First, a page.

A supply chain rumor has Apple ramping up production of what's been most often called the iPad Air 2. The new iPad is reported to have the same size display, an enhanced processor and Touch ID.
The Tuesday report from DigiTimes says:
Touch panel makers TPK and GIS are among some of the makers receiving orders from Apple for full-lamination units. Sources said the new model will remain unchanged in terms of size and resolution, but that it will be thinner, equipped with an enhanced processor, and contain improved fingerprint recognition features.
This is pretty much what we expected. The statement about fingerprint recognition implies that Touch ID will make its appearance. The term "enhanced" processor is interesting. It could be a translation issue or it could be a roundabout way of suggesting something better than an A7 but not an A8.
Making this new iPad thinner will be a handsome engineering feat, but as we know, lower power CPUs can mean thinner batteries, something that was notable with the original iPad Air.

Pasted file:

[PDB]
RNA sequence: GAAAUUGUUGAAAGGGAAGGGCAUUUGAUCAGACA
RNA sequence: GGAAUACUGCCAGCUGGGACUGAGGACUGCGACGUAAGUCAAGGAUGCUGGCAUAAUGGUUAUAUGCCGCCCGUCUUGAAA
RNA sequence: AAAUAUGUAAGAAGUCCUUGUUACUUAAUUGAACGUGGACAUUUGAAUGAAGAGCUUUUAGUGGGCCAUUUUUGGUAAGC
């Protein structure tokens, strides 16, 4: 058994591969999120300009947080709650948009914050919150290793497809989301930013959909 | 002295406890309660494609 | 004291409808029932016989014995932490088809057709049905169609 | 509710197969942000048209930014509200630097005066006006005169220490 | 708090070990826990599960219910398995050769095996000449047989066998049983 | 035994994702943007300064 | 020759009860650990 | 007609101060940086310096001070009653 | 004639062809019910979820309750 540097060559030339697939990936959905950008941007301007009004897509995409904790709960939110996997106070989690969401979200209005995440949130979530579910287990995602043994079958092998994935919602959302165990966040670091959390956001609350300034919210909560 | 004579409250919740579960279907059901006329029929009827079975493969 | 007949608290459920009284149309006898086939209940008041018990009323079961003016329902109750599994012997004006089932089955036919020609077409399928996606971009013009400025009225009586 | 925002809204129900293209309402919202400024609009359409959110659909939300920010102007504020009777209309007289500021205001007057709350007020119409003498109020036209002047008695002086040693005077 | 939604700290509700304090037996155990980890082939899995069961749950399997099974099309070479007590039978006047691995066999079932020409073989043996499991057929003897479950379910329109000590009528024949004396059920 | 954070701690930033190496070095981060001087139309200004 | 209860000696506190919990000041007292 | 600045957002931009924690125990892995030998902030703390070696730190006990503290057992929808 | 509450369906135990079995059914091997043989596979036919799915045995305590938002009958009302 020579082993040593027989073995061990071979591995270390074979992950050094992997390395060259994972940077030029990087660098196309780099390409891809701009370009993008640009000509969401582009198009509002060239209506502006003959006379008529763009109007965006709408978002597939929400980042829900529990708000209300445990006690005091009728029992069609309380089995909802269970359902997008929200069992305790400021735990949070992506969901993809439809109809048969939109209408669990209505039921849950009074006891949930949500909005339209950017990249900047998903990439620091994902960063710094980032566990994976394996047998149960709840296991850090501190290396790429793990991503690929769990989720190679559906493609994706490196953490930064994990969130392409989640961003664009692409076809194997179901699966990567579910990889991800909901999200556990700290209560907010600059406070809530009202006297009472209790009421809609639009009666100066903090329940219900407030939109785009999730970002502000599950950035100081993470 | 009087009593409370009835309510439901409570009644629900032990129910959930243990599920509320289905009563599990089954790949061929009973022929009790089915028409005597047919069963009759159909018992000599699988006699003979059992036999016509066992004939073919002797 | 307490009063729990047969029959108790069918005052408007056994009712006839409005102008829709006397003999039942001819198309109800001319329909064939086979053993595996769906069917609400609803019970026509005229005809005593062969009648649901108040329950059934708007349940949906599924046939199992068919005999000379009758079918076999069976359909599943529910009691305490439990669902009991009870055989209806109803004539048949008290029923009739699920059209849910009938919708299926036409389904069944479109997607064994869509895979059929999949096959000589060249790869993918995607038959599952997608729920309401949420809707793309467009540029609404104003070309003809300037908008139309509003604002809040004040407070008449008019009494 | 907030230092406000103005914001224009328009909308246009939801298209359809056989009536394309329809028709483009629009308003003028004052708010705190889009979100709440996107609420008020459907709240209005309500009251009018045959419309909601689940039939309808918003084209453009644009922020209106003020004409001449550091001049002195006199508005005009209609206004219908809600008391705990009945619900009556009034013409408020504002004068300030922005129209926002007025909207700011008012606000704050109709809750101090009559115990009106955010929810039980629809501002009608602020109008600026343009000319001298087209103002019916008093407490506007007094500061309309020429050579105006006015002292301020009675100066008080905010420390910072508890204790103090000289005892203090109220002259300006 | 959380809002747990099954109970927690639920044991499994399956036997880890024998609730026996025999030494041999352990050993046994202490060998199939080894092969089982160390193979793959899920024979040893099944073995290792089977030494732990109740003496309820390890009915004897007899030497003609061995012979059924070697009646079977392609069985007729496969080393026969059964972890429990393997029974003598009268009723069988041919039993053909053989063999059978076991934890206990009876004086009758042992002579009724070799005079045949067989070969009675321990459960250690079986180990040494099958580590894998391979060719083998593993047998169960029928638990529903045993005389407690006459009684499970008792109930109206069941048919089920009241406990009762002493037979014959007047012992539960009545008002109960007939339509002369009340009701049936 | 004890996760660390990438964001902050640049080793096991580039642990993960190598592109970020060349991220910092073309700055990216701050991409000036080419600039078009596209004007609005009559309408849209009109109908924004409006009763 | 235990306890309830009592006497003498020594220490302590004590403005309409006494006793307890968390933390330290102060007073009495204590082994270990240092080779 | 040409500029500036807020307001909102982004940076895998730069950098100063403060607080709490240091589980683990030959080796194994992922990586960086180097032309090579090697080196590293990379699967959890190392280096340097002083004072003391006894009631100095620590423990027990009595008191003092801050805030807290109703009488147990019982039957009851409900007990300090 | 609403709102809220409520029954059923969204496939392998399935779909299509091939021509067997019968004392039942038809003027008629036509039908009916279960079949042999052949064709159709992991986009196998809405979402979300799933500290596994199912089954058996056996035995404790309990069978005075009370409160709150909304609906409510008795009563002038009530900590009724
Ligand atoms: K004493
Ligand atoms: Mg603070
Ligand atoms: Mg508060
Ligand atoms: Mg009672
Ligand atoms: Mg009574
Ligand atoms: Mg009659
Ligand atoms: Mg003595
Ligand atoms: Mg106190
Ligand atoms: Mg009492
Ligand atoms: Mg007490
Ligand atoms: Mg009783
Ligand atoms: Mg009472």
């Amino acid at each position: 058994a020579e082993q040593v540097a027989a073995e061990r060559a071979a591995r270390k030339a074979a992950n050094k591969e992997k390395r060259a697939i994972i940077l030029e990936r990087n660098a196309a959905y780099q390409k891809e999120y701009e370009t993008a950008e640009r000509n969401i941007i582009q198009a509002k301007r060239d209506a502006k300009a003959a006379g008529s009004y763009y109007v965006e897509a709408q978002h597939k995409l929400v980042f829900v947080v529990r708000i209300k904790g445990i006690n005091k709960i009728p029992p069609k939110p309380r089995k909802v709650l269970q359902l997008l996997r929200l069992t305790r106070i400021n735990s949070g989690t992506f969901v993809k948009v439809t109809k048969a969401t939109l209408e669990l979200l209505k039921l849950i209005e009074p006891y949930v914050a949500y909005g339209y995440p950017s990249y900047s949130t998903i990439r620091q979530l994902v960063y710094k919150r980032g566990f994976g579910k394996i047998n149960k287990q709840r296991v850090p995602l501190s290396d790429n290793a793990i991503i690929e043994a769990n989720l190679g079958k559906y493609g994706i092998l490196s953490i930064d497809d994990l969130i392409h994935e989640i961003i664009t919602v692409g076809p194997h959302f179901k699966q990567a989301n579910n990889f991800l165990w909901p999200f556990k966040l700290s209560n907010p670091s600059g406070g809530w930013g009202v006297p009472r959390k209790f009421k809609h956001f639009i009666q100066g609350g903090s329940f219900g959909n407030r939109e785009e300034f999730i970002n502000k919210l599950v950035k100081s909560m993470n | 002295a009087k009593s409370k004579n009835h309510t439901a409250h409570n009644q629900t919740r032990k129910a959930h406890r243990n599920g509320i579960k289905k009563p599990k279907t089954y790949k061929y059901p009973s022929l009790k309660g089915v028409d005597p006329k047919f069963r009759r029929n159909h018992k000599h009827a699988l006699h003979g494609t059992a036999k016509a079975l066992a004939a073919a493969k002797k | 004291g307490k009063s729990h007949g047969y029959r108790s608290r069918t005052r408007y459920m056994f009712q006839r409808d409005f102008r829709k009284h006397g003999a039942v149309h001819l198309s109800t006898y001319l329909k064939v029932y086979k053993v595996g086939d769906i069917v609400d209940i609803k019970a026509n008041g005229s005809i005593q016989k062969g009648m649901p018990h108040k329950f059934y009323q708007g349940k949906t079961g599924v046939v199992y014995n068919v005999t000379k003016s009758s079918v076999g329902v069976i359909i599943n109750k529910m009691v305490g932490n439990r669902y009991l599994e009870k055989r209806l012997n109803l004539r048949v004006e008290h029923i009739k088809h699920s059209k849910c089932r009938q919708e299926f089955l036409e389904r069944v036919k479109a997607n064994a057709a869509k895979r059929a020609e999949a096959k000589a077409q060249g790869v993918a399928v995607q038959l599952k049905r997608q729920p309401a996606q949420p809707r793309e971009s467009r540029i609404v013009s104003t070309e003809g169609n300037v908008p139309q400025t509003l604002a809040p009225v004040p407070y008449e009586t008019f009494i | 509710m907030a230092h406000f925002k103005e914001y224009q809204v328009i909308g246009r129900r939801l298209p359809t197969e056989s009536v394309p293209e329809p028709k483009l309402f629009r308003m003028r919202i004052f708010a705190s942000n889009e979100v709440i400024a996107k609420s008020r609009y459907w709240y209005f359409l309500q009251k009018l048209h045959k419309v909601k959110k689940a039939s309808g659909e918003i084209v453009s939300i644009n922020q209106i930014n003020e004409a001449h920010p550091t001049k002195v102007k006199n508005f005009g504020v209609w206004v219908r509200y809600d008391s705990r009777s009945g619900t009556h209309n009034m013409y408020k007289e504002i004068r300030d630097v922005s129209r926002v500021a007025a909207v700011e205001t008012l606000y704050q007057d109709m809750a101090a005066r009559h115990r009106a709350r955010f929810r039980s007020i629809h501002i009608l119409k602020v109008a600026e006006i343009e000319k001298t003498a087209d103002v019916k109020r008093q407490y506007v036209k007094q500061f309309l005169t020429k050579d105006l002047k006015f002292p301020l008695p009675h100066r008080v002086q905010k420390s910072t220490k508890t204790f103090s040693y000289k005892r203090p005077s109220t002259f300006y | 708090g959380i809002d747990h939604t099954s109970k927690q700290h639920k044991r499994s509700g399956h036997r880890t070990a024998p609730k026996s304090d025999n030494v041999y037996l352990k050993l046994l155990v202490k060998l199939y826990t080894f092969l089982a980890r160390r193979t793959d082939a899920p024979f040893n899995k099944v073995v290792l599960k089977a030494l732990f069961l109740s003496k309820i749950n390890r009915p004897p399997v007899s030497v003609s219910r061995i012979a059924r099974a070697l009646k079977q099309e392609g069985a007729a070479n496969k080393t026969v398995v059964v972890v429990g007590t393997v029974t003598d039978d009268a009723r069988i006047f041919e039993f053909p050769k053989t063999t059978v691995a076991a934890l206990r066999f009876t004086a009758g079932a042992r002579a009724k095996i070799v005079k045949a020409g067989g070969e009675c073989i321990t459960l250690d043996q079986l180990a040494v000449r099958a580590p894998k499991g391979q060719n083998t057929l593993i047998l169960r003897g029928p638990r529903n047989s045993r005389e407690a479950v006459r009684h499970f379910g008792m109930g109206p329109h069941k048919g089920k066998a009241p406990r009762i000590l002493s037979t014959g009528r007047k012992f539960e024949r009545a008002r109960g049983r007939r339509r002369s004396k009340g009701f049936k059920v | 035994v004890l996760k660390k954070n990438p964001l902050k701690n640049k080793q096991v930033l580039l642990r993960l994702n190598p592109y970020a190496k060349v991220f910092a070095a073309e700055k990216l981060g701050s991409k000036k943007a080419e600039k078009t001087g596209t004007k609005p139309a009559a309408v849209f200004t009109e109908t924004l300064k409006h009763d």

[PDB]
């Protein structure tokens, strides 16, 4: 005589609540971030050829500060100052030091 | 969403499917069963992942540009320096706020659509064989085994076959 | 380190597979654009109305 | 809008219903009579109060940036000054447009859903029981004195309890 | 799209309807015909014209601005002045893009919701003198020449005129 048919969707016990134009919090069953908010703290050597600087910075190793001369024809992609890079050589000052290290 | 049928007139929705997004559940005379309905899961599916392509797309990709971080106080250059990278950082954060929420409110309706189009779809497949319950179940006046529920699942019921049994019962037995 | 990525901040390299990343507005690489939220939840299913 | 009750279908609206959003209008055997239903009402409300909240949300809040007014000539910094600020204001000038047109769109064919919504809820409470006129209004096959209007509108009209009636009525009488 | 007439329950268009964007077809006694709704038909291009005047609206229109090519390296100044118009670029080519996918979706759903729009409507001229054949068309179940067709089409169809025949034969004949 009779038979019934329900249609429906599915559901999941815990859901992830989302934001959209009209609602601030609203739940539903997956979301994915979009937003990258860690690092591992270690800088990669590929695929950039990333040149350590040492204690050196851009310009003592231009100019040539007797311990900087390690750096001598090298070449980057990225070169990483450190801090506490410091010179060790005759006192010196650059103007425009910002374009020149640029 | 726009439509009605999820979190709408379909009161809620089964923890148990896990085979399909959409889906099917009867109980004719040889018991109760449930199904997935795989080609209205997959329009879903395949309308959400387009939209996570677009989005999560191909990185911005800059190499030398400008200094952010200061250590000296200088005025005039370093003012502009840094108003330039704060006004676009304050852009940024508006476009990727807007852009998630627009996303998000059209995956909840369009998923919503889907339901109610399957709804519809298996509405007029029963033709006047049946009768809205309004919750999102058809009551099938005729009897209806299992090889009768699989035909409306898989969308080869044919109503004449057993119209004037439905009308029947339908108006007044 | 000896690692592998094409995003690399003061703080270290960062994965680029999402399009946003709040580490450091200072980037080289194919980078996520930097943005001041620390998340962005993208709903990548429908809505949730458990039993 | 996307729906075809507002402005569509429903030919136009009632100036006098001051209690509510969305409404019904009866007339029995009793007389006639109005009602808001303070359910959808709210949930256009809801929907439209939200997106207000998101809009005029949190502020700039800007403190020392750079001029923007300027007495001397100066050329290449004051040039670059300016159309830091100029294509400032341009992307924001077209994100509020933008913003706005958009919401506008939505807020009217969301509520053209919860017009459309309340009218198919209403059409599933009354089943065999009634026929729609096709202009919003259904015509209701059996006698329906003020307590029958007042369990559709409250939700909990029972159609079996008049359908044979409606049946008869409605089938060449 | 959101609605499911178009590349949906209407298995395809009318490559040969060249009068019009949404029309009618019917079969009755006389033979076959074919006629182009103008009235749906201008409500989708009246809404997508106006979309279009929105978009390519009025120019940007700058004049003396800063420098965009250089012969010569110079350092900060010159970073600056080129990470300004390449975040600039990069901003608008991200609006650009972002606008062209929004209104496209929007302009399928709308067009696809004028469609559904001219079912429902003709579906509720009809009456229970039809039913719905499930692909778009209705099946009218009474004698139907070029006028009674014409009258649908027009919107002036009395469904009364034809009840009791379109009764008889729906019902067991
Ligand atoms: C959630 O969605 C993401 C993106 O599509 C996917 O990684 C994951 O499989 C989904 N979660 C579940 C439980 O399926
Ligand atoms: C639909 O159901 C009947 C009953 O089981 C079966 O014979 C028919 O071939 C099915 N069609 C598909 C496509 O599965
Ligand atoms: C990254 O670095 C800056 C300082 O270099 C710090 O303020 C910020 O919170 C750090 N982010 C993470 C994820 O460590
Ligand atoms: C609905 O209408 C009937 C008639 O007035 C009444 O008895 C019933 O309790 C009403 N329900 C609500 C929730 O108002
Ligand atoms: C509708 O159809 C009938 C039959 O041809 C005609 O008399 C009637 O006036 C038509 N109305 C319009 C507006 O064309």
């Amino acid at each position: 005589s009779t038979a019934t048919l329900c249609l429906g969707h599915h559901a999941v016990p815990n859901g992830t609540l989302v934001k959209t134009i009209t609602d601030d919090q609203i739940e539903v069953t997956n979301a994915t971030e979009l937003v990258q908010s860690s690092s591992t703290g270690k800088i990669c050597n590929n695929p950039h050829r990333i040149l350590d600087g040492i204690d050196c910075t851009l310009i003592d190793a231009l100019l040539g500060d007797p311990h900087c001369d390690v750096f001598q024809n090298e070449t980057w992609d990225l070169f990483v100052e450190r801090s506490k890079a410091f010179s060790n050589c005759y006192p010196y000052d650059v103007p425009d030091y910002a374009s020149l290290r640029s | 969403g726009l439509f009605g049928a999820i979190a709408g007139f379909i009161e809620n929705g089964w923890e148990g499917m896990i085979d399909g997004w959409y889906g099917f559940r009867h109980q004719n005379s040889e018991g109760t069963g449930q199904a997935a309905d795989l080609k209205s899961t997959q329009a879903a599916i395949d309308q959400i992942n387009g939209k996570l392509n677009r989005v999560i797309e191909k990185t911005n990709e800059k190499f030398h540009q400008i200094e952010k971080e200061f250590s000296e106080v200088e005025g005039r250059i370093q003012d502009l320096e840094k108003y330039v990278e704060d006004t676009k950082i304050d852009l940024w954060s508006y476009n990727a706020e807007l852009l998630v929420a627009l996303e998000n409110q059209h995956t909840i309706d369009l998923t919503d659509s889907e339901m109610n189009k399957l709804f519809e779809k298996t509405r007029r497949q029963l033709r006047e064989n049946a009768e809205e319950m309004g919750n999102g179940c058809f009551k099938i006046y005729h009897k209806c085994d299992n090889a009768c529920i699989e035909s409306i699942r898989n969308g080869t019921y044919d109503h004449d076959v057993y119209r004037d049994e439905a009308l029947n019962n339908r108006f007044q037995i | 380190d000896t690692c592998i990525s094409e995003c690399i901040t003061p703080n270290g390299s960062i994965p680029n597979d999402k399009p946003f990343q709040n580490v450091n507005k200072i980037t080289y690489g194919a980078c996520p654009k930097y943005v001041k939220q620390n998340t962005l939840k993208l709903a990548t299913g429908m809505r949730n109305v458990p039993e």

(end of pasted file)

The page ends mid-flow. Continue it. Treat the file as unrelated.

The report didn't mention a product name, and that's not something we'd expect a component supplier to be privy to anyway. However, given that there are enduring runors of a 12.x-inch iPad that may be the "iPad Pro," the name "iPad Air 2" makes a lot of sense
Finally, if production is ramping up now, the natural question to ask is whether there will be enough on hand to make an announcement on September 9th. Apple could very well announce the iPad, but provide a shipping date in October. However, Apple also has a penchant for announcing that the new product will ship almost immediately. And so an announcement could be forthcoming, or it could wait until October.
It all depends on what kind of commotion Apple wants to generate on September 9th. It also depends om which other efforts are primed and ready to announce and which ones didn't make the cut, creating a need for a product that's in production to serve as a gap filler in the agenda.
Another issue that's been discussed is whether the complete suite of features in the "iPad Air 2" is sufficient to get customers to give up their current iPad and upgrade. Apple knows the breakdown of various iPads in the field, and so it's not too hard to estimate those who will upgrade. And then, there are always the first time buyers in foreign markets plus the early adopters who always want the latest and greatest.
We may know more in six days, but then again, maybe not.